The Worsleys struggled to maintain housing and jobs as a result of the felonies they had been charged with in Alabama. Eboni lost her vehicle, and Sean had to use a program that helps homeless veterans. The VA warned Worsley that they were going to end his monthly benefits in 2019 because, unbeknownst to him, Sean had missed a February court date.
Fox News was provided with a compilation of emails Sean sent to his lawyer, Scott Foster, between August and September of 2019. In them, Worsley acknowledges his responsibility to comply to the terms of his probation, and asks Foster and the courts to allow him the “opportunity to rectify the situation from here,” so that Sean could continue caring for Eboni and avoid another homeless situation.
During this time, Eboni had open heart surgery, and due to the status of his case and warrants issued for his arrest, Sean had lost job opportunities. On Sept. 8, 2019, Worsley emailed his lawyer and said he had been evicted and lost his vehicle due to the warrants against him. He said he didn’t have the money to return to Alabama at the moment.
It was early 2020 when Sean was pulled over by police in Arizona while he was driving to Eboni’s sisters to help with some home repairs. He had marijuana with him, however, due to his job loss and lapsed VA benefits, he couldn’t afford to update his expired medical marijuana card.
Arizona police didn’t think Alabama would extradite him over marijuana, according to the Appleseed’s reporting. Pickens County did want him extradited, and added the cost of his transport to his already substantial fines and fees.
“So, the position that we’ve taken is one of urging leniency and calling for a compassionate recognition of what Sean has gone through.”
Now, Worsley has been held in Pickens County jail since early 2020 awaiting transport to the state’s prison system.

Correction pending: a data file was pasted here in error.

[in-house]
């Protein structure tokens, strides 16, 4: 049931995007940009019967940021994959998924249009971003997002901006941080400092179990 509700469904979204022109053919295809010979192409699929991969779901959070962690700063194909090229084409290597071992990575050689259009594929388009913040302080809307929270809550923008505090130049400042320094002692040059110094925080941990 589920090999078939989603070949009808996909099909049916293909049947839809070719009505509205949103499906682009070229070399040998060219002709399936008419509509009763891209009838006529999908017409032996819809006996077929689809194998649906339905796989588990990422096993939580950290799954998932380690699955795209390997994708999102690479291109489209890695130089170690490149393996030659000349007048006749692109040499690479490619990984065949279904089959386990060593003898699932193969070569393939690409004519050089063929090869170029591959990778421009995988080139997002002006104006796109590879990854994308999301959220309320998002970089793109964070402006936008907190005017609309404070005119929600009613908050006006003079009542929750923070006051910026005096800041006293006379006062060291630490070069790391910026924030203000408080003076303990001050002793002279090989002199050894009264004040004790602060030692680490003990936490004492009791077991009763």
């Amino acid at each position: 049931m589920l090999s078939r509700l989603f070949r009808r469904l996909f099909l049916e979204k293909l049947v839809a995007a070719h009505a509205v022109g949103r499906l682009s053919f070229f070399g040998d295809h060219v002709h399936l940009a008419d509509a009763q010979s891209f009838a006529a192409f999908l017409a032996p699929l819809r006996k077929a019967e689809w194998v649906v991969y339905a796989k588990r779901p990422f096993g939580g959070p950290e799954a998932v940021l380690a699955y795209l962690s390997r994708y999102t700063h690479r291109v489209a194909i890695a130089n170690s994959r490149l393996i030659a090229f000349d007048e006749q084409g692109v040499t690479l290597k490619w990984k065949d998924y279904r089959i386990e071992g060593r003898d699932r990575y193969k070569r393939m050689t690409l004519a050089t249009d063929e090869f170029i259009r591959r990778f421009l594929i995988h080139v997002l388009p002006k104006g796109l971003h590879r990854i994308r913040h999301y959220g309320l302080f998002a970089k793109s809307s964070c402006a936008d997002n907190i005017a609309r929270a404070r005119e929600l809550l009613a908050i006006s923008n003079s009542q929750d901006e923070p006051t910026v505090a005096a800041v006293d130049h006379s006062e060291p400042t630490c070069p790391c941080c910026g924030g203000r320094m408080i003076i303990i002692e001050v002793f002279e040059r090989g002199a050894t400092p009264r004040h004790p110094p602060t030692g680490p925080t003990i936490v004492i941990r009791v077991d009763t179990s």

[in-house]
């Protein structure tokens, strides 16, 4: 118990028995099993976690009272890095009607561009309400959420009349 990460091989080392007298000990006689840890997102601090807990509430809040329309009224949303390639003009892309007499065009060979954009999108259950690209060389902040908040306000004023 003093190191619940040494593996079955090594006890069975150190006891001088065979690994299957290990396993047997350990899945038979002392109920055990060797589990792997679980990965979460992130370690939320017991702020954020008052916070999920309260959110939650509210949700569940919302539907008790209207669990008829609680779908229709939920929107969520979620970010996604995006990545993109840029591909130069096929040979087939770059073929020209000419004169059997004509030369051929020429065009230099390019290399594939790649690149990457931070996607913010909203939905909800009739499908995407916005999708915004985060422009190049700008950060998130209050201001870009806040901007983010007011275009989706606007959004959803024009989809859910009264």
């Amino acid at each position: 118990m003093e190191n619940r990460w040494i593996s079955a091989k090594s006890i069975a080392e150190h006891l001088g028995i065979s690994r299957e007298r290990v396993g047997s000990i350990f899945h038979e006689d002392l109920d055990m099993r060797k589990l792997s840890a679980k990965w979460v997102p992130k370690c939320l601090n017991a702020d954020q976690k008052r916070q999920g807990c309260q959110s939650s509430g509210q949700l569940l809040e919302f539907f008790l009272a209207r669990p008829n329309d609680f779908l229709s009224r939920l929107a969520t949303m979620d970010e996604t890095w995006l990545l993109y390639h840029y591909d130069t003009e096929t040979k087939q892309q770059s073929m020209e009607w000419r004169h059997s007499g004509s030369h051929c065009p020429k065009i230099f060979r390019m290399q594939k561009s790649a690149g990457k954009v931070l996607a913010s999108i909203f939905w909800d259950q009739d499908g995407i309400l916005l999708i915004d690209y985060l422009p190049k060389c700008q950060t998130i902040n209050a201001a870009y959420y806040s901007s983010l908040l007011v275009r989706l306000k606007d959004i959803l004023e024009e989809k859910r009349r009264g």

“So, the position that we’ve taken is one of urging leniency and calling for a compassionate recognition of what Sean has gone through,” Eric Goepel, co-founder of the Veterans’ Cannabis Coalition, said. “… Sean was literally just arrested for possession of cannabis while in the state of Alabama. And they used the presence of paraphernalia to essentially enhance his charge from possession to possession with intent to sell.”
Goepel has long advocated for the use of medical cannabis to treat military service-related mental and physical injuries. Currently, the VA does not officially recommend or prescribe medical cannabis for any ailments. That lack of recognition hasn’t stopped the overwhelming majority of veterans and service members from supporting medical marijuana as a solution.
A 2017 survey conducted by the American Legion found that 83% of veteran households said they think the federal government should legalize medical cannabis, and 82% said they would want to have medical cannabis as a federally-legal treatment option.
Furthermore, in a 2019 survey by the Iraq and Afghanistan Veterans of America, 75% of respondents said they’d be “very interested” in using cannabis as a treatment option if it were available. Recent guidance issued by the VA permitted staff to discuss medical marijuana with veterans, but not refer them to state-approved medical cannabis programs.